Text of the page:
The Surly Cross Check is perfect for the Bedfordshire end of my commute -- it's tough as old boots with touring gears, full mudguards and a sturdy rack. The question was, what to use on the London end? 

Monday, 11 August 2014

Magazine Review: WOMENS CYCLING ** And First Blog GIVEAWAY! **


A new magazine launched here in the UK last year, aimed specifically at women cyclists.

I wasn't sure what to expect when I first heard about it. I had been reading the likes of Cycling Plus, Cycling Active and Cycling Weekly for years. None of these well-established titles expressly say they write for men, but it's pretty obvious that they do! Each occasionally has an article or two per issue dealing with issues specific to women, but these generally are along the lines of "5 Winter Jackets for Women" (when the corresponding article for men is "20 Winter Jackets for Men"). One of these magazines (I've forgotten which) tried including a separate supplement for women with one issue. It was about 16 pages long. All the articles had a whiff of condescension. You know the test for how to give advice or write a how-to article? Swap out all the pronouns and ask yourself, would I say this to a man?

The mainstream articles were spectacularly failing to address women as equals, but frankly I wasn't too confident that a womens-specific magazine would be the answer. Would everything sound as if it was pitched to beginning cyclists?  Or, at the other end, assume all women are interesting in how the pro cyclists are doing -- albeit the female ones, not necessarily Mark Cavendish et al.

Well, I am pleased to say that Womens Cycling has got it just about right. After reading two issues (and finding it just a bit of a bother to find them each time a new one came out, as not many shops were stocking this title yet), I took out a subscription.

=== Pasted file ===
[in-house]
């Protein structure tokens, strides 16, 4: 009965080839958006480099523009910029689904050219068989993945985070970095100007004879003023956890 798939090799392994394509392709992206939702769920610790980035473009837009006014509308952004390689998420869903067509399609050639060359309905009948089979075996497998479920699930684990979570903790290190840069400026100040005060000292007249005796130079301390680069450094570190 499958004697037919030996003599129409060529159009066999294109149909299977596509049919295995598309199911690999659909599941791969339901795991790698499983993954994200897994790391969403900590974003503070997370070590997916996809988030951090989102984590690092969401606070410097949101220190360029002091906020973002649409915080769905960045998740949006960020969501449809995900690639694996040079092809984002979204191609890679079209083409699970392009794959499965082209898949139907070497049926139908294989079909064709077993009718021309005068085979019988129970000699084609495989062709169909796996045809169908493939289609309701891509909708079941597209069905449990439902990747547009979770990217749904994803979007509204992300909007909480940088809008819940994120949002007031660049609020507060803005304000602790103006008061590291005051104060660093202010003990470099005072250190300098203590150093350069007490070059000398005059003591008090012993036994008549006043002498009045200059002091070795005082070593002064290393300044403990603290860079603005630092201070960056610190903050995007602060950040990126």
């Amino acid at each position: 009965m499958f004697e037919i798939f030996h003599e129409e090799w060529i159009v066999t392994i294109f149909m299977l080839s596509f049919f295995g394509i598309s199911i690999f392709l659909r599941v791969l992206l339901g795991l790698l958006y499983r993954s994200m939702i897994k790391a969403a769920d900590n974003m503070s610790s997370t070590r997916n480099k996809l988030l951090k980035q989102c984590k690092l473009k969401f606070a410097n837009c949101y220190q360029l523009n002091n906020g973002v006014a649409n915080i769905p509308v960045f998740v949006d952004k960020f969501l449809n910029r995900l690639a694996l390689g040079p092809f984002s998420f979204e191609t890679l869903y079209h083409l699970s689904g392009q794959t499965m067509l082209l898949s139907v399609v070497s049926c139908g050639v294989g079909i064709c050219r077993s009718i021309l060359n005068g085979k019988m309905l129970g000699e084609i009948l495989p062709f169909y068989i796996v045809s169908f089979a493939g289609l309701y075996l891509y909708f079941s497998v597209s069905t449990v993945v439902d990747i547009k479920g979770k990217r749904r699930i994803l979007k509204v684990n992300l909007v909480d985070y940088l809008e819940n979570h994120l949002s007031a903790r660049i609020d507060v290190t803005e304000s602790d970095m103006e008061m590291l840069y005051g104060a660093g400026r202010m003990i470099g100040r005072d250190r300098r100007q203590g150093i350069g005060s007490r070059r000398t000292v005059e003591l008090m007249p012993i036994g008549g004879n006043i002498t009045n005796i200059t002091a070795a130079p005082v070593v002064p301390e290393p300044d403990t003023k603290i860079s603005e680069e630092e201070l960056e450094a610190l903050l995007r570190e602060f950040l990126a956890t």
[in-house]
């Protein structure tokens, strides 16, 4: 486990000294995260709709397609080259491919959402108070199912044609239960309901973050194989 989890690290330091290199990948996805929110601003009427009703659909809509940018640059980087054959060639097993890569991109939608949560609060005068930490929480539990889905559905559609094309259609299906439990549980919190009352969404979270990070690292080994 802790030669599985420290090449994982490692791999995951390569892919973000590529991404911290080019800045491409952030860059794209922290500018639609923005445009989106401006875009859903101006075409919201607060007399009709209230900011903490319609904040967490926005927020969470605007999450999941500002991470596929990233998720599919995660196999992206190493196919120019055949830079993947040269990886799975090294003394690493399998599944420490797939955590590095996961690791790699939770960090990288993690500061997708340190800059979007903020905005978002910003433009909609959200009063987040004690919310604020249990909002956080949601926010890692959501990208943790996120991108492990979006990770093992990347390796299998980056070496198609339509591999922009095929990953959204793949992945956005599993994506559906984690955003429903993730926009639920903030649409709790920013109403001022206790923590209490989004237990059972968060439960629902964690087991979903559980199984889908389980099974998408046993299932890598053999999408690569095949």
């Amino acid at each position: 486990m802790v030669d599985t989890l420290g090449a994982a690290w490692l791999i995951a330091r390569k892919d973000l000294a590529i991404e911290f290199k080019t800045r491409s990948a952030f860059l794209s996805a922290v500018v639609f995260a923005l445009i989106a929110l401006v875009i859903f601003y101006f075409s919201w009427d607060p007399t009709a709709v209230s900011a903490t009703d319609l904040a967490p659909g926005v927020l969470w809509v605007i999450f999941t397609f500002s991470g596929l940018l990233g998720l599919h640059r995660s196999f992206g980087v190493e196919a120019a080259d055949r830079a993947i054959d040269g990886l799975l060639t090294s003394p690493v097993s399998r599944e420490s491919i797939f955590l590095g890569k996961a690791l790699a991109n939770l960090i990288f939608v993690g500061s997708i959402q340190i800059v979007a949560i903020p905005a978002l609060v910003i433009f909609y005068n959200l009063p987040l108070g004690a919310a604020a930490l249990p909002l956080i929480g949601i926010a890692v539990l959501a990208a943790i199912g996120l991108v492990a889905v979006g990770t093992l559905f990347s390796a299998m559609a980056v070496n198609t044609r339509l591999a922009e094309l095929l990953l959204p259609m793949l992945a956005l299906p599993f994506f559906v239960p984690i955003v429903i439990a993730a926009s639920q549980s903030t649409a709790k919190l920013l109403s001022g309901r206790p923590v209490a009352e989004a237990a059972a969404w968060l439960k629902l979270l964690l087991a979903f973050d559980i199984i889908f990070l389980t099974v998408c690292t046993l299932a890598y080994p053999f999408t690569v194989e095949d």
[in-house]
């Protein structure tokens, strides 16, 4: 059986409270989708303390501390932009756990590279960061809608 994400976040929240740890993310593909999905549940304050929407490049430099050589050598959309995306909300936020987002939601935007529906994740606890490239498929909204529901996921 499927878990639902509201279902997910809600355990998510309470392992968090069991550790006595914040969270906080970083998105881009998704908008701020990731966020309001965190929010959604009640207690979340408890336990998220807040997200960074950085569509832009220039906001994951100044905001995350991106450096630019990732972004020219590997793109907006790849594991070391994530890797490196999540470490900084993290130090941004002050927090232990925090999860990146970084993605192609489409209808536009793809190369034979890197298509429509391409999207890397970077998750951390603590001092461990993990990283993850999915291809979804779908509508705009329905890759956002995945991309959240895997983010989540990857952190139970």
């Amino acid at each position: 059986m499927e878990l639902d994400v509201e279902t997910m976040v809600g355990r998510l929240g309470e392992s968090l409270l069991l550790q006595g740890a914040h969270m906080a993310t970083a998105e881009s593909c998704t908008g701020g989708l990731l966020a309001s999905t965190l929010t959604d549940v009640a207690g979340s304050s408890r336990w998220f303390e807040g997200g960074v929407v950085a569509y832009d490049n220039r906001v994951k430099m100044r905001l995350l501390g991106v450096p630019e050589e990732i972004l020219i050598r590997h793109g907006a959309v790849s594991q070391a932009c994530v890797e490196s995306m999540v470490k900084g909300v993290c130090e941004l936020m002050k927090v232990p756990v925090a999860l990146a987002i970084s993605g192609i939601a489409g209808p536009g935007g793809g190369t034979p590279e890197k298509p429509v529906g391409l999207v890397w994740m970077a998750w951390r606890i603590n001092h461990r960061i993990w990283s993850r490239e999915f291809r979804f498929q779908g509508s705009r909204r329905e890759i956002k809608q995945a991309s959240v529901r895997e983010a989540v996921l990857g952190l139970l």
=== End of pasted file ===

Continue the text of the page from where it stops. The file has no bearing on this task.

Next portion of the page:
Here's a little peak into the latest issue, which landed on my doormat a week ago.


Saturday, 9 August 2014

The Last Goodbye


It is with great sadness that I announce that Swoopy could not be saved.

We made another attempt to build her up -- this time with a proper plan and a selection of new components that all worked together, as opposed to a hodgepodge of old parts we happened to have lying around!

Unfortunately, the slight kink in the driveside rear triangle (just above the dropout) means there is no way to prevent movement of the wheel in the dropout. Adam believed that fitting a rear mech would help make allowance for any movement, but we have not been able to find a mech hanger that fits the dropout very well. The best fitting one we found could not be fitted so that absolutely no movement was possible.

So today I'm afraid we stripped the frame again and are awaiting the next visit of the rag-and-bone man.

I am very disappointed as she was a lovely ride -- quite sprightly and responsive.

RIP Swoopy.


In looking back at my first post about Swoopy, written with such excitement and hope, I am grief-stricken too by the fact that the kitty who inspected her that momentous day is gone now, as well.